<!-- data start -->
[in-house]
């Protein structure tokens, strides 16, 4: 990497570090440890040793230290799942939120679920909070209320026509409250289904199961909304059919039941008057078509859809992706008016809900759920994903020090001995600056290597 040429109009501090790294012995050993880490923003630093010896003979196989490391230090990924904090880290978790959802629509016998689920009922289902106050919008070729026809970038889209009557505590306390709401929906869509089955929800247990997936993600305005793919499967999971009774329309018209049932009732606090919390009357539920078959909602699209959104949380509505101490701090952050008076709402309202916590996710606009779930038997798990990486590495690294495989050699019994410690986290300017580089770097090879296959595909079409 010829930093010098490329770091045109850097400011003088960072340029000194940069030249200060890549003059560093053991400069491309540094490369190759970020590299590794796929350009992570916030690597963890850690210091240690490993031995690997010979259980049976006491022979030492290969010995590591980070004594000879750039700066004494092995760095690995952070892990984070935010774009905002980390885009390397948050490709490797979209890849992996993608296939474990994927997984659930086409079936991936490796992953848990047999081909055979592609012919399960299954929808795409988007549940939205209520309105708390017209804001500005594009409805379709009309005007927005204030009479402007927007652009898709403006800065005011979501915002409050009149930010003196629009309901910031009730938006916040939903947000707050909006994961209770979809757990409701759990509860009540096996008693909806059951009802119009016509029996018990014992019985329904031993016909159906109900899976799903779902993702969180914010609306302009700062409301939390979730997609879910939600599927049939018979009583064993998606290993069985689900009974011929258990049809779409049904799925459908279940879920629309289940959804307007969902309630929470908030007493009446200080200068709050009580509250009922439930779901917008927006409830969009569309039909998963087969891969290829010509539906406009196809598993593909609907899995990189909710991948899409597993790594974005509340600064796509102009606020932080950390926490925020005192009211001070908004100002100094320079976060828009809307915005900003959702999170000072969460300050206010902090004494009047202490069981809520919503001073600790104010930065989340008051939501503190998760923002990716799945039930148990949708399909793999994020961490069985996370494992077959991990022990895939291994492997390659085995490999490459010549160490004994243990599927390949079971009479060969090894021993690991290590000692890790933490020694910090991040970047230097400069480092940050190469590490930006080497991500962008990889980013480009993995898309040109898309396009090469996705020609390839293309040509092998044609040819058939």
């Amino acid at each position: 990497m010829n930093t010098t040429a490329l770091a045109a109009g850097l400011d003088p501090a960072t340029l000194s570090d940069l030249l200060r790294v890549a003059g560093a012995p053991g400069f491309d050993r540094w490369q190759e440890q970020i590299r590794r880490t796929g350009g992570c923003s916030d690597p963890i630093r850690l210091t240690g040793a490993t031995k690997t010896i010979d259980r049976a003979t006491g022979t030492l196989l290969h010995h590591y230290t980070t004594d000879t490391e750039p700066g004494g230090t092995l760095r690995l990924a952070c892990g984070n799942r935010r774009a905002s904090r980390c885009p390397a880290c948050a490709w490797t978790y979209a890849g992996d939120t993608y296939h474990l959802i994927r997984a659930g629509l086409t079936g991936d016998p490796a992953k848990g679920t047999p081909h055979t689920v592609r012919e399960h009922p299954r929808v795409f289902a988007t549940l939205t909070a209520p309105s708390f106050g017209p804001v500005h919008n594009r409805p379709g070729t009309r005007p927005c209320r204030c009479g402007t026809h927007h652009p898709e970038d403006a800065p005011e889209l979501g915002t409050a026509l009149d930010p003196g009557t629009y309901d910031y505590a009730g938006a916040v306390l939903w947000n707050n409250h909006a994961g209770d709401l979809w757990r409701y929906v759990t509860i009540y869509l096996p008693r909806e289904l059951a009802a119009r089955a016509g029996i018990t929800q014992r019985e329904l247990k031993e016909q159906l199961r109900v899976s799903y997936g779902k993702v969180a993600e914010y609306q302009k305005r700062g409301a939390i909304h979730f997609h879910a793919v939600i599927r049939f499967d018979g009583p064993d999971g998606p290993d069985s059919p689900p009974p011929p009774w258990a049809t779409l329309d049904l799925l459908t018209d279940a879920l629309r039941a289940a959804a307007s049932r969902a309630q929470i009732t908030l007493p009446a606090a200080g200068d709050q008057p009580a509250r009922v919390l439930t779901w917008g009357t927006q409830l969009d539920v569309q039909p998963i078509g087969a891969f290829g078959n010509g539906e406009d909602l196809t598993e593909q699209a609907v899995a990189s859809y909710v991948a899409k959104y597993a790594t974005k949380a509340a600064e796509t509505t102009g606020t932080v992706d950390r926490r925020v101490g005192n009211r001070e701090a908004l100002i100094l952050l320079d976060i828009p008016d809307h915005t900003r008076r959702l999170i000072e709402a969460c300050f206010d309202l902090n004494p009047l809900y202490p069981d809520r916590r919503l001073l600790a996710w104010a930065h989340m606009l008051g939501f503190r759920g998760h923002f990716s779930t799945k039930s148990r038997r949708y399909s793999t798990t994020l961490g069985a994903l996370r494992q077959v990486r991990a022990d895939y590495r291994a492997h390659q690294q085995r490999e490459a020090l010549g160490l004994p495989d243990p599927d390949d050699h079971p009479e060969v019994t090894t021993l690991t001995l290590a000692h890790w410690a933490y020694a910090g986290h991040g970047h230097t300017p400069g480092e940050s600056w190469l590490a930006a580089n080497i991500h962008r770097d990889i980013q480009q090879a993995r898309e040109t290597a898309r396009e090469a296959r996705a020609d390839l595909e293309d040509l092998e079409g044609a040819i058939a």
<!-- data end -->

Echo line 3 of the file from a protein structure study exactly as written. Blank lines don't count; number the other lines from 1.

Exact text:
């Amino acid at each position: 990497m010829n930093t010098t040429a490329l770091a045109a109009g850097l400011d003088p501090a960072t340029l000194s570090d940069l030249l200060r790294v890549a003059g560093a012995p053991g400069f491309d050993r540094w490369q190759e440890q970020i590299r590794r880490t796929g350009g992570c923003s916030d690597p963890i630093r850690l210091t240690g040793a490993t031995k690997t010896i010979d259980r049976a003979t006491g022979t030492l196989l290969h010995h590591y230290t980070t004594d000879t490391e750039p700066g004494g230090t092995l760095r690995l990924a952070c892990g984070n799942r935010r774009a905002s904090r980390c885009p390397a880290c948050a490709w490797t978790y979209a890849g992996d939120t993608y296939h474990l959802i994927r997984a659930g629509l086409t079936g991936d016998p490796a992953k848990g679920t047999p081909h055979t689920v592609r012919e399960h009922p299954r929808v795409f289902a988007t549940l939205t909070a209520p309105s708390f106050g017209p804001v500005h919008n594009r409805p379709g070729t009309r005007p927005c209320r204030c009479g402007t026809h927007h652009p898709e970038d403006a800065p005011e889209l979501g915002t409050a026509l009149d930010p003196g009557t629009y309901d910031y505590a009730g938006a916040v306390l939903w947000n707050n409250h909006a994961g209770d709401l979809w757990r409701y929906v759990t509860i009540y869509l096996p008693r909806e289904l059951a009802a119009r089955a016509g029996i018990t929800q014992r019985e329904l247990k031993e016909q159906l199961r109900v899976s799903y997936g779902k993702v969180a993600e914010y609306q302009k305005r700062g409301a939390i909304h979730f997609h879910a793919v939600i599927r049939f499967d018979g009583p064993d999971g998606p290993d069985s059919p689900p009974p011929p009774w258990a049809t779409l329309d049904l799925l459908t018209d279940a879920l629309r039941a289940a959804a307007s049932r969902a309630q929470i009732t908030l007493p009446a606090a200080g200068d709050q008057p009580a509250r009922v919390l439930t779901w917008g009357t927006q409830l969009d539920v569309q039909p998963i078509g087969a891969f290829g078959n010509g539906e406009d909602l196809t598993e593909q699209a609907v899995a990189s859809y909710v991948a899409k959104y597993a790594t974005k949380a509340a600064e796509t509505t102009g606020t932080v992706d950390r926490r925020v101490g005192n009211r001070e701090a908004l100002i100094l952050l320079d976060i828009p008016d809307h915005t900003r008076r959702l999170i000072e709402a969460c300050f206010d309202l902090n004494p009047l809900y202490p069981d809520r916590r919503l001073l600790a996710w104010a930065h989340m606009l008051g939501f503190r759920g998760h923002f990716s779930t799945k039930s148990r038997r949708y399909s793999t798990t994020l961490g069985a994903l996370r494992q077959v990486r991990a022990d895939y590495r291994a492997h390659q690294q085995r490999e490459a020090l010549g160490l004994p495989d243990p599927d390949d050699h079971p009479e060969v019994t090894t021993l690991t001995l290590a000692h890790w410690a933490y020694a910090g986290h991040g970047h230097t300017p400069g480092e940050s600056w190469l590490a930006a580089n080497i991500h962008r770097d990889i980013q480009q090879a993995r898309e040109t290597a898309r396009e090469a296959r996705a020609d390839l595909e293309d040509l092998e079409g044609a040819i058939a």